In short: The problem is not the quality control (or lack thereof). It’s the translation policies that MangaGamer have put in place. No amount of proofreading can fix a broken script if you ignore the very reason that it’s broken.

But that’s not the worst part.

The worst part is that it’s not MangaGamer’s fault.

Back in 2008, a representative posted a forum poll on behalf of MangaGamer asking fans whether or not their releases should ignore Japanese honourifics.

The results were horrifying.

There aren’t that many things in this world that I care about. When it comes to politics, there’s not a lot that gets on my nerves. The results of this poll, however, make me truly angry. This poll implies that there are more people out there who would rather spend good money on an inferior product than those who favour quality, accuracy and appreciation for the work in question.

These misguided ‘fans’, desperate to protect their prized franchises from redaction, are instead pushing them towards an equally catastrophic opposite extreme.

Forget the parliamentary election. This is where we need radical change. ㋼

7 Responses to “MangaGamer Revisited — Oral Stage”


  • When a significant majority of their audience wants something, it makes sense to include it, money talks. This isn’t isolated.

    A significant percent of manga released in English by a variety of companies contains honorifics.

    Nearly a majority of recent anime released in English has honorifics in their subbed track (and some ever have them in the dub).

    The vast majority of unofficial fansubbed anime and manga include them, as do most fan translated visual novels

    Some English released games (Persona comes to mind) has them in their game dub.

    Even MangaGamer’s larger competitor, JastUSA, includes honorifics in the majority of their games, especially recently.

    You can complain about one company, but the truth is, for better or worse, is that this community wants honorifics, and so it makes perfect sense to include them. You may not agree, but with them selling products, it is in their best interest to sell what their customers want.

  • Honourific supporters are the vocal minority. To the general public, this is a major point of contention. I’ve yet to hear a convincing argument in favour of the practice. But consumers see this and assume that there’s no better way. By pandering to the vocal minority, potential mainstream users find themselves disillusioned. They’re shooting themselves in the feet, and, as this practice spreads, dooming the ‘community’, as you call it, into an even smaller niche.

    I think that other companies getting in on the action is even worse, but that’s beyond the scope of this article. I do not watch, play or support any Japanese-to-English media that makes use of honourifics and neither should you. As there is nothing else that I can do, this means that I cannot be a fan anymore.

  • There are those who want honorifics in (possibly a vocal minority), those who want them completely out (a smaller vocal minority, including yourself), and the vast majority of the public who doesn’t care either way.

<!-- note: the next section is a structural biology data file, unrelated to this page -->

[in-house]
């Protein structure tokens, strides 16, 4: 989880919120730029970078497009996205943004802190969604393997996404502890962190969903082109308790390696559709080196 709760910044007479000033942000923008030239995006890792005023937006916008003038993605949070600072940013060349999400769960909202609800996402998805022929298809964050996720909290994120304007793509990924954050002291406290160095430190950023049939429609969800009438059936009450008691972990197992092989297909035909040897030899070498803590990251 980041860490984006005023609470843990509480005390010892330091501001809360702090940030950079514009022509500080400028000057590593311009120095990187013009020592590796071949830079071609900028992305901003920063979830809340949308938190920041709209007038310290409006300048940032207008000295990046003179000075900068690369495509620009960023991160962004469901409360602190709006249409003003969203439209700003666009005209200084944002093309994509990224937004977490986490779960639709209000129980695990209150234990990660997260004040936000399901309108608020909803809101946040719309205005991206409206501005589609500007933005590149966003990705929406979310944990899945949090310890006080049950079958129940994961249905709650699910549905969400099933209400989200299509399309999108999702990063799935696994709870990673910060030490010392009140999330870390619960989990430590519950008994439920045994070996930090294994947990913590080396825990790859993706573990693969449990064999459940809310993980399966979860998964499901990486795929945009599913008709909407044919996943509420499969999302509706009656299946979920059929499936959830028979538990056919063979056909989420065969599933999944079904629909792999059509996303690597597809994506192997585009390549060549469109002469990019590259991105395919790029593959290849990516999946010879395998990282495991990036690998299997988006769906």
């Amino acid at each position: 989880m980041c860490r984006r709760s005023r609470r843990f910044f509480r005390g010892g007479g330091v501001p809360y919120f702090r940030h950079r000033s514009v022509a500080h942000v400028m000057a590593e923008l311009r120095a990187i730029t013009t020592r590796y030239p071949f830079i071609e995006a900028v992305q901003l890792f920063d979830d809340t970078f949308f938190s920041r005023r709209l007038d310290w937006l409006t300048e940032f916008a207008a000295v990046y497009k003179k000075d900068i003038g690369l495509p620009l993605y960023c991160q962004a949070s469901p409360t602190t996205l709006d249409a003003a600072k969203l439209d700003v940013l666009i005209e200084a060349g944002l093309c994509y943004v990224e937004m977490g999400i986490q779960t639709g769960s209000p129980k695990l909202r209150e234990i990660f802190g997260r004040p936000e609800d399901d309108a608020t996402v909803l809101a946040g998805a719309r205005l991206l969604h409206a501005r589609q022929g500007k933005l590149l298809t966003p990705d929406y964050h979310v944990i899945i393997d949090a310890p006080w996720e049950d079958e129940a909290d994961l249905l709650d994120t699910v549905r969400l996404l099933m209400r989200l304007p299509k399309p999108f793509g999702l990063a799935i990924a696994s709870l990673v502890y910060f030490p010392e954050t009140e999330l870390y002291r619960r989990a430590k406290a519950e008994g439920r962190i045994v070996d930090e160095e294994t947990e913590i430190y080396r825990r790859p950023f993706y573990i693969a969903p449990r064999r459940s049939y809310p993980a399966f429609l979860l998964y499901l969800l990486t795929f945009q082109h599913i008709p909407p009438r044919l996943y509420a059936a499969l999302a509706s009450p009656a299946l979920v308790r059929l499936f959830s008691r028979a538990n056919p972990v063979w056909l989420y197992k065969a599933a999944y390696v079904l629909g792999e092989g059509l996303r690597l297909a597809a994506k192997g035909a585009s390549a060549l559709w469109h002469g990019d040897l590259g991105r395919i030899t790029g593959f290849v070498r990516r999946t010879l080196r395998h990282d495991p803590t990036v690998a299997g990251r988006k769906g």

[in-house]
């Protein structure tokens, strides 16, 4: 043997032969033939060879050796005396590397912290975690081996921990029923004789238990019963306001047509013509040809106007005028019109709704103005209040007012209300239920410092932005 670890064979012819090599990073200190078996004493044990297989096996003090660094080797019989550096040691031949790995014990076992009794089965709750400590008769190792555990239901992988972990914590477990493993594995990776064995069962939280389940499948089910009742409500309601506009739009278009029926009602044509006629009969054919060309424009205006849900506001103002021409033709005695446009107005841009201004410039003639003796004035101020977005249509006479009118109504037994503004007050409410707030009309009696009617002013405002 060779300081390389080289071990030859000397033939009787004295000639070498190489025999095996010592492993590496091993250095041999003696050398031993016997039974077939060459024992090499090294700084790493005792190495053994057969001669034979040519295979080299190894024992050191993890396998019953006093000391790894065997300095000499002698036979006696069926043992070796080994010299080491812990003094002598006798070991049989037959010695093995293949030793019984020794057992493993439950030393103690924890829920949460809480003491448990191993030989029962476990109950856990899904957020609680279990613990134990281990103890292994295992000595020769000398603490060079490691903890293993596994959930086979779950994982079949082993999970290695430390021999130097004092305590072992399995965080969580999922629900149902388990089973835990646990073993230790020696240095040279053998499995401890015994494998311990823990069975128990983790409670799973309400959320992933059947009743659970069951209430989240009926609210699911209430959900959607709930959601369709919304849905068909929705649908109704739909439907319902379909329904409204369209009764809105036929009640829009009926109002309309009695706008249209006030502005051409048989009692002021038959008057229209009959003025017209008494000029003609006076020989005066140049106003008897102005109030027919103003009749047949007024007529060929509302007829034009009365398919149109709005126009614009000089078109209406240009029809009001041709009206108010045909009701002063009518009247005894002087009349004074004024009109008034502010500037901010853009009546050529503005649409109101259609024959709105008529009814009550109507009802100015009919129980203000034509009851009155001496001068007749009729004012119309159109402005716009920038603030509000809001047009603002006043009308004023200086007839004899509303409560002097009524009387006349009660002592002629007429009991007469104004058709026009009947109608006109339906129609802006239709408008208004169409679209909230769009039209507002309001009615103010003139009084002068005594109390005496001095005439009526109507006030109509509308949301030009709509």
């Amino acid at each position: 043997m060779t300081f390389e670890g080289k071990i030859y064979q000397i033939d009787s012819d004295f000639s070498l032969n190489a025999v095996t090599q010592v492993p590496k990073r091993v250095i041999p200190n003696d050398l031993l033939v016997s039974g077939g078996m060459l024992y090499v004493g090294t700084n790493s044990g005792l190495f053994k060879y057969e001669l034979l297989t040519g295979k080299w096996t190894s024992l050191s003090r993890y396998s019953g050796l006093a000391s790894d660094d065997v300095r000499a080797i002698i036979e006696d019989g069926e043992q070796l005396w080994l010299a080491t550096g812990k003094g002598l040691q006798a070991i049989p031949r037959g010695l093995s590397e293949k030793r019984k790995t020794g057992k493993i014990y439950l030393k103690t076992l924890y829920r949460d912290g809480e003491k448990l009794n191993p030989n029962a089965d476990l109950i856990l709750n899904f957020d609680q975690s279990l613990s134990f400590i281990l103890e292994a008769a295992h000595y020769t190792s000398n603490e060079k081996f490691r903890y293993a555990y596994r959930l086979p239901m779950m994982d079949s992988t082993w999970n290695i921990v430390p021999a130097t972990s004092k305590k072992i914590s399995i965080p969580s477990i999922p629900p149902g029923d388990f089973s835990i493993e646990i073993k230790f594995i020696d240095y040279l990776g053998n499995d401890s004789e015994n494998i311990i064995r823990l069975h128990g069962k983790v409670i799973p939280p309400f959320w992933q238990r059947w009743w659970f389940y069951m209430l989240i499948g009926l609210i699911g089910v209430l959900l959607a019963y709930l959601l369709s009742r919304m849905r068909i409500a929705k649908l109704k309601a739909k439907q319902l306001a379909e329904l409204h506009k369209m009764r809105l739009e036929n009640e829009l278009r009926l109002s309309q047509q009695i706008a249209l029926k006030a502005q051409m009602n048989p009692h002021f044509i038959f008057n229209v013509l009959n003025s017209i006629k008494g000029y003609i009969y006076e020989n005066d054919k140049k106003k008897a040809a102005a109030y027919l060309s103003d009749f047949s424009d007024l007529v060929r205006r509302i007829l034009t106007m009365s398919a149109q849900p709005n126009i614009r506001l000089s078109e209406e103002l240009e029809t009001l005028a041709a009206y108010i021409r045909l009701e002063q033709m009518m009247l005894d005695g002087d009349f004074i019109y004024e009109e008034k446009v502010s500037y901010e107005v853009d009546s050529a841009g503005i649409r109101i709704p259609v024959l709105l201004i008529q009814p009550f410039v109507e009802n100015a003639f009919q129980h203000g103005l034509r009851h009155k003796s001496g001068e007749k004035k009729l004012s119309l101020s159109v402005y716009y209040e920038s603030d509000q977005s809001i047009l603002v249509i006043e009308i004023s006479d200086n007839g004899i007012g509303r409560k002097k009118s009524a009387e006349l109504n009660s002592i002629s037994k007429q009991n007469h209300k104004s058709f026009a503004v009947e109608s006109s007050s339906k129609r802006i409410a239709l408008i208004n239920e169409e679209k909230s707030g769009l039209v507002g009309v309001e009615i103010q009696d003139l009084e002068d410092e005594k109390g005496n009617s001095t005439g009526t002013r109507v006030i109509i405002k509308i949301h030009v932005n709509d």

If there was a sizeable group who was angry about honorifics like yourself, then fansubs wouldn’t include them, anime and manga companies wouldn’t include them, and MangaGamer wouldn’t include them. However honestly, most of the public doesn’t really care one way or the other. If they did, more main stream companies like Funimation would not include them. MangaGamer is a small company, they are going along with the norm and basing their policies on what they think those buying the games want instead of experimenting. I am sure the much larger companies like Funimation and TokyoPop have done research on what makes the most sense business wise.

    Personally, I would prefer honorifics in the event that the script is voiced in Japanese and the setting is a school like environment. However I am not a fan of hearing them in dubs, but I usually watch subs so that doesn’t mean much to me.

  • Are you serious? You keep referring to a potential mainstream audience for visual novels. Even in Japan there is no main stream audience for them. How the heck do you expect one to pop up in the west? Most people who read visual novels are the type of people who understand that it is a translated work, and they don’t mind that. They don’t need its origin to be desperately hidden. The translated script should be kept as close as possible to the original’s meaning. When you just randomly change from calling someone by their last name to first you’re losing meaning. You’re effectively rewriting the work (though on a small scale) just to make it sound nicer.

  • “You’re effectively rewriting the work (though on a small scale) just to make it sound nicer.”

    Um, that’s what translation is. You’re making it sound like copy-editing is a bad thing.
    I agree that visual novels won’t reach the mainstream until, say, the BBC commission a Doctor Who-themed novel game. But, as mentioned before, this practice isn’t limited to visual novels. MangaGamer is, unfortunately, just one example of the bad translation practices of modern Anglo-Japanese subculture.
    I’m tempted to ask you if you’re kidding. Knowledge of honourifics does not equate to understanding.

  • Mainstream buyers of VNs? Hey, I like them as much as you do but let’s not kid ourselves, we’re not going to be seeing VNs sold at Wal-Mart any day soon. Companies like this know that they’re selling a niche product, so they cater to that niche as well as they can. It’s the same thing with a lot of niche anime, they have to cater to their audience, which is made up of people who for the most part don’t give a fuck about honorifics.

  • “Um, that’s what translation is. You’re making it sound like copy-editing is a bad thing.”

    no the reason we want these vns translated is because we like them it should be kept as close to the orignal as possible, if the majority readers didnt like honorifics they should be more vocal about it, they cant cater to your needs if you dont offer input